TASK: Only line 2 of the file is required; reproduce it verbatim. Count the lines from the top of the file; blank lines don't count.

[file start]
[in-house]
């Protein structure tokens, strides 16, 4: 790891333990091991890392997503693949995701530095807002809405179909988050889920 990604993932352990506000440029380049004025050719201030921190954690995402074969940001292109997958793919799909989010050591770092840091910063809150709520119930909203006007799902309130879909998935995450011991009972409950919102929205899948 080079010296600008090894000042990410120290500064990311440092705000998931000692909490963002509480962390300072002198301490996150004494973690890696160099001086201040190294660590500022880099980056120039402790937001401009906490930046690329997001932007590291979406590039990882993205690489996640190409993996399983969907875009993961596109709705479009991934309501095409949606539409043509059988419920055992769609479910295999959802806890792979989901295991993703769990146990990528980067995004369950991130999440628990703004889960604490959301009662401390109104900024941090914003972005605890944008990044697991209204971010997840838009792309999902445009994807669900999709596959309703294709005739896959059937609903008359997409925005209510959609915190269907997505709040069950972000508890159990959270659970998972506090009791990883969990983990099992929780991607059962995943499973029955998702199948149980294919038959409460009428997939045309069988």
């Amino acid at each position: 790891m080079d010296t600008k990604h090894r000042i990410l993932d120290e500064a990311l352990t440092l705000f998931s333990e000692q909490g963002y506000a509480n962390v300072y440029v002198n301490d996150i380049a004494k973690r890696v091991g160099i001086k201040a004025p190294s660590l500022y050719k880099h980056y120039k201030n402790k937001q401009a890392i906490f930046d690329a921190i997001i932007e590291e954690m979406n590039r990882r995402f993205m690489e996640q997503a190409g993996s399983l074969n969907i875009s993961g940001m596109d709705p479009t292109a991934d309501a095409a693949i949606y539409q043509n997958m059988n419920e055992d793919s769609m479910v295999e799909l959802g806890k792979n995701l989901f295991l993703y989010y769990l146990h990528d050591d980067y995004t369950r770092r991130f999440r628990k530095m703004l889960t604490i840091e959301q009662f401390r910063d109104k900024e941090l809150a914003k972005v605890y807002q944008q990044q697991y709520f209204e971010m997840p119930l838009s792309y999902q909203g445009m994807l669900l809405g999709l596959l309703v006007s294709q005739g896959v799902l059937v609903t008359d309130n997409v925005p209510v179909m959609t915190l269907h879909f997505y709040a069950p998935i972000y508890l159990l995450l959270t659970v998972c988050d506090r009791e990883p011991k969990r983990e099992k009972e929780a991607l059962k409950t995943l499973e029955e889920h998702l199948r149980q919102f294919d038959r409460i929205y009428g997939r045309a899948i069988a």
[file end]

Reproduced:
């Protein structure tokens, strides 16, 4: 790891333990091991890392997503693949995701530095807002809405179909988050889920 990604993932352990506000440029380049004025050719201030921190954690995402074969940001292109997958793919799909989010050591770092840091910063809150709520119930909203006007799902309130879909998935995450011991009972409950919102929205899948 080079010296600008090894000042990410120290500064990311440092705000998931000692909490963002509480962390300072002198301490996150004494973690890696160099001086201040190294660590500022880099980056120039402790937001401009906490930046690329997001932007590291979406590039990882993205690489996640190409993996399983969907875009993961596109709705479009991934309501095409949606539409043509059988419920055992769609479910295999959802806890792979989901295991993703769990146990990528980067995004369950991130999440628990703004889960604490959301009662401390109104900024941090914003972005605890944008990044697991209204971010997840838009792309999902445009994807669900999709596959309703294709005739896959059937609903008359997409925005209510959609915190269907997505709040069950972000508890159990959270659970998972506090009791990883969990983990099992929780991607059962995943499973029955998702199948149980294919038959409460009428997939045309069988």